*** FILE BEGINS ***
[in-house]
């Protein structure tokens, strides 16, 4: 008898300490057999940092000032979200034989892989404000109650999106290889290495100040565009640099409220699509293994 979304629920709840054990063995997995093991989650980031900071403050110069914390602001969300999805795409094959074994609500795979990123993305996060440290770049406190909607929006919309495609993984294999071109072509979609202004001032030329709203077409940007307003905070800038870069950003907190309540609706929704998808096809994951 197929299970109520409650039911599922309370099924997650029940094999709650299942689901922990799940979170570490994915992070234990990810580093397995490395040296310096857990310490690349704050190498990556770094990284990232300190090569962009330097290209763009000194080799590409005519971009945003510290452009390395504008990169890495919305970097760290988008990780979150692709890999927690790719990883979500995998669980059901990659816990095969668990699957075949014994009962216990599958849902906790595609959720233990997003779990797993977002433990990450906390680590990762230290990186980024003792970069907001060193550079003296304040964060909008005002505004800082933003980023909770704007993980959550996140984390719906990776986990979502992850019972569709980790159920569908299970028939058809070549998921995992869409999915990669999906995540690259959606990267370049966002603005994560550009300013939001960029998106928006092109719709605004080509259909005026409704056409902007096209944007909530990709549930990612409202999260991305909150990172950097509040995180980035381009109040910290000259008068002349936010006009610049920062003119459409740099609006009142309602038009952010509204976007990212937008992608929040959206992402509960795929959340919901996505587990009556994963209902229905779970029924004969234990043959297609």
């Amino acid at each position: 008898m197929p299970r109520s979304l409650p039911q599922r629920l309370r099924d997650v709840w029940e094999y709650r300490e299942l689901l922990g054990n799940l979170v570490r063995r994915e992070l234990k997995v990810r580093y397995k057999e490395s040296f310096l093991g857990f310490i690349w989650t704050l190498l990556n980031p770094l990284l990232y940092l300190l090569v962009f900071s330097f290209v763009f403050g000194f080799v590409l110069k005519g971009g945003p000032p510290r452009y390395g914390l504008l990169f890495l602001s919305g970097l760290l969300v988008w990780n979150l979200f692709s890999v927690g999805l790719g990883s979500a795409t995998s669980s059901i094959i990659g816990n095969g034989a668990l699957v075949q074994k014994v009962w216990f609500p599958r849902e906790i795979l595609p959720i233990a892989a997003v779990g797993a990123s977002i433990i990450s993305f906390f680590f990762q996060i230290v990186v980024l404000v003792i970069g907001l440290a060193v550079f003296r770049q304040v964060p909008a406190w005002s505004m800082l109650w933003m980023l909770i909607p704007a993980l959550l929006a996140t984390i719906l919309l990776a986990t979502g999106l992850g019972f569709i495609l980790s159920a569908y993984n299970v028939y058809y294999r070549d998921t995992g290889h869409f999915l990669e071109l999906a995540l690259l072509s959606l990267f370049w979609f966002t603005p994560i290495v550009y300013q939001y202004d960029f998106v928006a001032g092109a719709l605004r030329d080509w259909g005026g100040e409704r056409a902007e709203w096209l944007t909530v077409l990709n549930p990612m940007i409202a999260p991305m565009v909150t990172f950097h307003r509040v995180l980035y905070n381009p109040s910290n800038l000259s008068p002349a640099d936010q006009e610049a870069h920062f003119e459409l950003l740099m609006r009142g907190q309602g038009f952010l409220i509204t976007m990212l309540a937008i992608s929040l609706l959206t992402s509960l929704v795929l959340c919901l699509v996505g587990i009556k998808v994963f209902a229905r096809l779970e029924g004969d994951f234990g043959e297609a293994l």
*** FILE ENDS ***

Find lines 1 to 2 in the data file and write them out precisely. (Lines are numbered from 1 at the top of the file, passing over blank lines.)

[in-house]
């Protein structure tokens, strides 16, 4: 008898300490057999940092000032979200034989892989404000109650999106290889290495100040565009640099409220699509293994 979304629920709840054990063995997995093991989650980031900071403050110069914390602001969300999805795409094959074994609500795979990123993305996060440290770049406190909607929006919309495609993984294999071109072509979609202004001032030329709203077409940007307003905070800038870069950003907190309540609706929704998808096809994951 197929299970109520409650039911599922309370099924997650029940094999709650299942689901922990799940979170570490994915992070234990990810580093397995490395040296310096857990310490690349704050190498990556770094990284990232300190090569962009330097290209763009000194080799590409005519971009945003510290452009390395504008990169890495919305970097760290988008990780979150692709890999927690790719990883979500995998669980059901990659816990095969668990699957075949014994009962216990599958849902906790595609959720233990997003779990797993977002433990990450906390680590990762230290990186980024003792970069907001060193550079003296304040964060909008005002505004800082933003980023909770704007993980959550996140984390719906990776986990979502992850019972569709980790159920569908299970028939058809070549998921995992869409999915990669999906995540690259959606990267370049966002603005994560550009300013939001960029998106928006092109719709605004080509259909005026409704056409902007096209944007909530990709549930990612409202999260991305909150990172950097509040995180980035381009109040910290000259008068002349936010006009610049920062003119459409740099609006009142309602038009952010509204976007990212937008992608929040959206992402509960795929959340919901996505587990009556994963209902229905779970029924004969234990043959297609």